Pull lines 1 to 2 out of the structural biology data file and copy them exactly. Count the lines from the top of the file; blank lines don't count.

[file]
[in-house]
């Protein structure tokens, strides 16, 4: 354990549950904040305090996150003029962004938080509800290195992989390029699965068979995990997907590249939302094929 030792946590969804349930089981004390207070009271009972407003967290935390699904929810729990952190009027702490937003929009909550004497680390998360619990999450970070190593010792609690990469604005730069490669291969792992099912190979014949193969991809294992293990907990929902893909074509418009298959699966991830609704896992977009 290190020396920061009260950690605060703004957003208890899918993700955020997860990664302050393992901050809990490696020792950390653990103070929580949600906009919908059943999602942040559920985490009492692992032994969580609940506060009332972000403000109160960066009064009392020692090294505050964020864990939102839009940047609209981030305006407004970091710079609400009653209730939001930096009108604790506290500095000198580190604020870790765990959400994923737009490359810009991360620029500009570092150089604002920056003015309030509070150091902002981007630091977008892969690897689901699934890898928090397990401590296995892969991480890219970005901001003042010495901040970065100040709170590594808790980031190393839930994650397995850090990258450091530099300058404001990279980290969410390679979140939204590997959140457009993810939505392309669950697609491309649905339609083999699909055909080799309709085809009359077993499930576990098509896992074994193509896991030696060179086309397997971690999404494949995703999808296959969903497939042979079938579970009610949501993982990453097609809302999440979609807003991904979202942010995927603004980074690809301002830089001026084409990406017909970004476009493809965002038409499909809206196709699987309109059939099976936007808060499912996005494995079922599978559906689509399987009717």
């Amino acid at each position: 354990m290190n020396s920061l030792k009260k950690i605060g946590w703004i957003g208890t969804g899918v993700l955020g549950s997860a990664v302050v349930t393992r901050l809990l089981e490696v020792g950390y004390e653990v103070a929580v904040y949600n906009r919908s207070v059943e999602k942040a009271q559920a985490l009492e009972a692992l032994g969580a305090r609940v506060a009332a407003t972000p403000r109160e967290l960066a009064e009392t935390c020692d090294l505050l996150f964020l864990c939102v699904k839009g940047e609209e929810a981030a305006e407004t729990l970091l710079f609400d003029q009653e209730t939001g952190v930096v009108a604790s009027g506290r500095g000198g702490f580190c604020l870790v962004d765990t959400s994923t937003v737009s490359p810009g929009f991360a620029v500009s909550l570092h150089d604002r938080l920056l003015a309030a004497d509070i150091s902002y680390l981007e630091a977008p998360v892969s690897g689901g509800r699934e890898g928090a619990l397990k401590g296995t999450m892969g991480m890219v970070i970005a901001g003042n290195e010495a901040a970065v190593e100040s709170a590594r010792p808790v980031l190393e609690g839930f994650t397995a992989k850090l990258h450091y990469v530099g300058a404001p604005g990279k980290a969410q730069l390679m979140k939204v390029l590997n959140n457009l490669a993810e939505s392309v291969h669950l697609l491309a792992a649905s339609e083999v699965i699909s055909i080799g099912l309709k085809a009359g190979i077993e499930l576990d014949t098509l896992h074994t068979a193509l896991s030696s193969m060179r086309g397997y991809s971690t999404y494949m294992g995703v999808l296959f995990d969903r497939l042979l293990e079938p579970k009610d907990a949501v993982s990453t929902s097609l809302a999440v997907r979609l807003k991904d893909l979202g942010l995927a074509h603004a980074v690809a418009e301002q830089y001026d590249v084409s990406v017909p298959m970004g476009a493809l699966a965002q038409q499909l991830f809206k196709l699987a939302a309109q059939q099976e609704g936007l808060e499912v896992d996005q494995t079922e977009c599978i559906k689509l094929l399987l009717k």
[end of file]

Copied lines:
[in-house]
């Protein structure tokens, strides 16, 4: 354990549950904040305090996150003029962004938080509800290195992989390029699965068979995990997907590249939302094929 030792946590969804349930089981004390207070009271009972407003967290935390699904929810729990952190009027702490937003929009909550004497680390998360619990999450970070190593010792609690990469604005730069490669291969792992099912190979014949193969991809294992293990907990929902893909074509418009298959699966991830609704896992977009 290190020396920061009260950690605060703004957003208890899918993700955020997860990664302050393992901050809990490696020792950390653990103070929580949600906009919908059943999602942040559920985490009492692992032994969580609940506060009332972000403000109160960066009064009392020692090294505050964020864990939102839009940047609209981030305006407004970091710079609400009653209730939001930096009108604790506290500095000198580190604020870790765990959400994923737009490359810009991360620029500009570092150089604002920056003015309030509070150091902002981007630091977008892969690897689901699934890898928090397990401590296995892969991480890219970005901001003042010495901040970065100040709170590594808790980031190393839930994650397995850090990258450091530099300058404001990279980290969410390679979140939204590997959140457009993810939505392309669950697609491309649905339609083999699909055909080799309709085809009359077993499930576990098509896992074994193509896991030696060179086309397997971690999404494949995703999808296959969903497939042979079938579970009610949501993982990453097609809302999440979609807003991904979202942010995927603004980074690809301002830089001026084409990406017909970004476009493809965002038409499909809206196709699987309109059939099976936007808060499912996005494995079922599978559906689509399987009717």